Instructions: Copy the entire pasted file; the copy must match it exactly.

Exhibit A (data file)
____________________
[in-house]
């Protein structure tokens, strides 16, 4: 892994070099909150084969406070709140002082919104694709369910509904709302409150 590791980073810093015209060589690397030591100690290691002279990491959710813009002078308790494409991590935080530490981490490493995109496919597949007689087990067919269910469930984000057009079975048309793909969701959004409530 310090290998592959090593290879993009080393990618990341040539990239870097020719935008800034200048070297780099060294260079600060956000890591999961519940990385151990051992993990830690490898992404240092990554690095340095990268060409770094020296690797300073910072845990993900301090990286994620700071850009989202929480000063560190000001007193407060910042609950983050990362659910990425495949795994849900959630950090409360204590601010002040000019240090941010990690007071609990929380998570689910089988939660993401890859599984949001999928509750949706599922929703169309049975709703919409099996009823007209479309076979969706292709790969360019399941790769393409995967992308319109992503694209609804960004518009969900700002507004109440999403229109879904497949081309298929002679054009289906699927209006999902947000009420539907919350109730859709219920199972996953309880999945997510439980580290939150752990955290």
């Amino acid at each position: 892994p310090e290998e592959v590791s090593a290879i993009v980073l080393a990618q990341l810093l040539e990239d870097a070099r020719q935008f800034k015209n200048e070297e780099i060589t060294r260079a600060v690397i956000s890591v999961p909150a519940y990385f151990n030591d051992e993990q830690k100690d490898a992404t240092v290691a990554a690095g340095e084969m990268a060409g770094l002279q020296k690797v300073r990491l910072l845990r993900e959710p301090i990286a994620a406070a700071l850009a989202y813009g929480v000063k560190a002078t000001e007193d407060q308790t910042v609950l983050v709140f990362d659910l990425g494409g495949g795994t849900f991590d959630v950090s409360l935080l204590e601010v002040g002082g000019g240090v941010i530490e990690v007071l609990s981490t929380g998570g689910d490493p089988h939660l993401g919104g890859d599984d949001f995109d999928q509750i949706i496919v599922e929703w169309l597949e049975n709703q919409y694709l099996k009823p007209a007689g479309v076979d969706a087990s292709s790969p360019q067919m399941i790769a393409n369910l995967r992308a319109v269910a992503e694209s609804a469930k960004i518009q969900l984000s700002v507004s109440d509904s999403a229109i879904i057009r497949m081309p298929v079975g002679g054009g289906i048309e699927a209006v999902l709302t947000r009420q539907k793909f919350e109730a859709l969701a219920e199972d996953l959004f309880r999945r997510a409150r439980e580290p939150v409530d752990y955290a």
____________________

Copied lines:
[in-house]
């Protein structure tokens, strides 16, 4: 892994070099909150084969406070709140002082919104694709369910509904709302409150 590791980073810093015209060589690397030591100690290691002279990491959710813009002078308790494409991590935080530490981490490493995109496919597949007689087990067919269910469930984000057009079975048309793909969701959004409530 310090290998592959090593290879993009080393990618990341040539990239870097020719935008800034200048070297780099060294260079600060956000890591999961519940990385151990051992993990830690490898992404240092990554690095340095990268060409770094020296690797300073910072845990993900301090990286994620700071850009989202929480000063560190000001007193407060910042609950983050990362659910990425495949795994849900959630950090409360204590601010002040000019240090941010990690007071609990929380998570689910089988939660993401890859599984949001999928509750949706599922929703169309049975709703919409099996009823007209479309076979969706292709790969360019399941790769393409995967992308319109992503694209609804960004518009969900700002507004109440999403229109879904497949081309298929002679054009289906699927209006999902947000009420539907919350109730859709219920199972996953309880999945997510439980580290939150752990955290």
């Amino acid at each position: 892994p310090e290998e592959v590791s090593a290879i993009v980073l080393a990618q990341l810093l040539e990239d870097a070099r020719q935008f800034k015209n200048e070297e780099i060589t060294r260079a600060v690397i956000s890591v999961p909150a519940y990385f151990n030591d051992e993990q830690k100690d490898a992404t240092v290691a990554a690095g340095e084969m990268a060409g770094l002279q020296k690797v300073r990491l910072l845990r993900e959710p301090i990286a994620a406070a700071l850009a989202y813009g929480v000063k560190a002078t000001e007193d407060q308790t910042v609950l983050v709140f990362d659910l990425g494409g495949g795994t849900f991590d959630v950090s409360l935080l204590e601010v002040g002082g000019g240090v941010i530490e990690v007071l609990s981490t929380g998570g689910d490493p089988h939660l993401g919104g890859d599984d949001f995109d999928q509750i949706i496919v599922e929703w169309l597949e049975n709703q919409y694709l099996k009823p007209a007689g479309v076979d969706a087990s292709s790969p360019q067919m399941i790769a393409n369910l995967r992308a319109v269910a992503e694209s609804a469930k960004i518009q969900l984000s700002v507004s109440d509904s999403a229109i879904i057009r497949m081309p298929v079975g002679g054009g289906i048309e699927a209006v999902l709302t947000r009420q539907k793909f919350e109730a859709l969701a219920e199972d996953l959004f309880r999945r997510a409150r439980e580290p939150v409530d752990y955290a």